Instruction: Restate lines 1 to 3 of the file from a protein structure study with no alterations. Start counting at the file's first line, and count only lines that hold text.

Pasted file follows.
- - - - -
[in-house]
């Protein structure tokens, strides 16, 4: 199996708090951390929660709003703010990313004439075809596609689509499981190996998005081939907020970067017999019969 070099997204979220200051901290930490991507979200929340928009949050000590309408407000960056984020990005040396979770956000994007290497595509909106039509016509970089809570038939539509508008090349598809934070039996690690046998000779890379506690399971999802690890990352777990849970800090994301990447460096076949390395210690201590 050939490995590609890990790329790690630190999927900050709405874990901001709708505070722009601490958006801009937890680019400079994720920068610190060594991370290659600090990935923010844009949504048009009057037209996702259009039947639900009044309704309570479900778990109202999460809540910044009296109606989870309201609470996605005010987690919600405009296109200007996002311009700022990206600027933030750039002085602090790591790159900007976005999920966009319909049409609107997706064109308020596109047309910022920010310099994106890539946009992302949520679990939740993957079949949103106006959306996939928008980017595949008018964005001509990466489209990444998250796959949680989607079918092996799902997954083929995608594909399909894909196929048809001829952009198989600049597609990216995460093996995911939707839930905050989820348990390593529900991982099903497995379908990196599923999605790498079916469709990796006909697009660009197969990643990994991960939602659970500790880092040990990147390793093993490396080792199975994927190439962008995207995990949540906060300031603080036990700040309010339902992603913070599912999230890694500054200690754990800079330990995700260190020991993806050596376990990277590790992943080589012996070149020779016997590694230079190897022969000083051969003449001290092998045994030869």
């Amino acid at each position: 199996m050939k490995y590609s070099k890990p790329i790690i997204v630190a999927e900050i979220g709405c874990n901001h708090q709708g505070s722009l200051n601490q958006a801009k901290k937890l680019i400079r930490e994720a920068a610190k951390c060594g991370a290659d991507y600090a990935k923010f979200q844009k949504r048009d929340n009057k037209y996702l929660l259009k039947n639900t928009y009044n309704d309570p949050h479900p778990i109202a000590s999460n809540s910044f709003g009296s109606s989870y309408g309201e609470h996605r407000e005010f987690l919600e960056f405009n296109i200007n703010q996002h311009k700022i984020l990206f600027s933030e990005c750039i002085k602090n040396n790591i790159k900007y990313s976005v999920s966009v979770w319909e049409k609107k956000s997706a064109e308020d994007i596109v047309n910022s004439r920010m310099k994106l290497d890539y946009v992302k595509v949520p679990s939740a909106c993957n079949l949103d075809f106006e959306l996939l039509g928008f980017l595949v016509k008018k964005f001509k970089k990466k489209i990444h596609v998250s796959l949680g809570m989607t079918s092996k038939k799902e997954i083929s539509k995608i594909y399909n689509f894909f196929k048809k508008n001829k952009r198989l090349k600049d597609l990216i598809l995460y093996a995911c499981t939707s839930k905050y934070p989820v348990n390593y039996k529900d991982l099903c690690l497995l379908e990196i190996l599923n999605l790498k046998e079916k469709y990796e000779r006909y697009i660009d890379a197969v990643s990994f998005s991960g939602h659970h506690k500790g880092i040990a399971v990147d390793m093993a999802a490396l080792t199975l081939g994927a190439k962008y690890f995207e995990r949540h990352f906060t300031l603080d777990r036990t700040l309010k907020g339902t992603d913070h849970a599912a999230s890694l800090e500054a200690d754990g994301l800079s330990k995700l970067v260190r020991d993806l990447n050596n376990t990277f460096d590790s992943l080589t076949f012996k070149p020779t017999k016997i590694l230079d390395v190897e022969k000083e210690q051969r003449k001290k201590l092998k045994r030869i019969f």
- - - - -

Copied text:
[in-house]
């Protein structure tokens, strides 16, 4: 199996708090951390929660709003703010990313004439075809596609689509499981190996998005081939907020970067017999019969 070099997204979220200051901290930490991507979200929340928009949050000590309408407000960056984020990005040396979770956000994007290497595509909106039509016509970089809570038939539509508008090349598809934070039996690690046998000779890379506690399971999802690890990352777990849970800090994301990447460096076949390395210690201590 050939490995590609890990790329790690630190999927900050709405874990901001709708505070722009601490958006801009937890680019400079994720920068610190060594991370290659600090990935923010844009949504048009009057037209996702259009039947639900009044309704309570479900778990109202999460809540910044009296109606989870309201609470996605005010987690919600405009296109200007996002311009700022990206600027933030750039002085602090790591790159900007976005999920966009319909049409609107997706064109308020596109047309910022920010310099994106890539946009992302949520679990939740993957079949949103106006959306996939928008980017595949008018964005001509990466489209990444998250796959949680989607079918092996799902997954083929995608594909399909894909196929048809001829952009198989600049597609990216995460093996995911939707839930905050989820348990390593529900991982099903497995379908990196599923999605790498079916469709990796006909697009660009197969990643990994991960939602659970500790880092040990990147390793093993490396080792199975994927190439962008995207995990949540906060300031603080036990700040309010339902992603913070599912999230890694500054200690754990800079330990995700260190020991993806050596376990990277590790992943080589012996070149020779016997590694230079190897022969000083051969003449001290092998045994030869």
């Amino acid at each position: 199996m050939k490995y590609s070099k890990p790329i790690i997204v630190a999927e900050i979220g709405c874990n901001h708090q709708g505070s722009l200051n601490q958006a801009k901290k937890l680019i400079r930490e994720a920068a610190k951390c060594g991370a290659d991507y600090a990935k923010f979200q844009k949504r048009d929340n009057k037209y996702l929660l259009k039947n639900t928009y009044n309704d309570p949050h479900p778990i109202a000590s999460n809540s910044f709003g009296s109606s989870y309408g309201e609470h996605r407000e005010f987690l919600e960056f405009n296109i200007n703010q996002h311009k700022i984020l990206f600027s933030e990005c750039i002085k602090n040396n790591i790159k900007y990313s976005v999920s966009v979770w319909e049409k609107k956000s997706a064109e308020d994007i596109v047309n910022s004439r920010m310099k994106l290497d890539y946009v992302k595509v949520p679990s939740a909106c993957n079949l949103d075809f106006e959306l996939l039509g928008f980017l595949v016509k008018k964005f001509k970089k990466k489209i990444h596609v998250s796959l949680g809570m989607t079918s092996k038939k799902e997954i083929s539509k995608i594909y399909n689509f894909f196929k048809k508008n001829k952009r198989l090349k600049d597609l990216i598809l995460y093996a995911c499981t939707s839930k905050y934070p989820v348990n390593y039996k529900d991982l099903c690690l497995l379908e990196i190996l599923n999605l790498k046998e079916k469709y990796e000779r006909y697009i660009d890379a197969v990643s990994f998005s991960g939602h659970h506690k500790g880092i040990a399971v990147d390793m093993a999802a490396l080792t199975l081939g994927a190439k962008y690890f995207e995990r949540h990352f906060t300031l603080d777990r036990t700040l309010k907020g339902t992603d913070h849970a599912a999230s890694l800090e500054a200690d754990g994301l800079s330990k995700l970067v260190r020991d993806l990447n050596n376990t990277f460096d590790s992943l080589t076949f012996k070149p020779t017999k016997i590694l230079d390395v190897e022969k000083e210690q051969r003449k001290k201590l092998k045994r030869i019969f």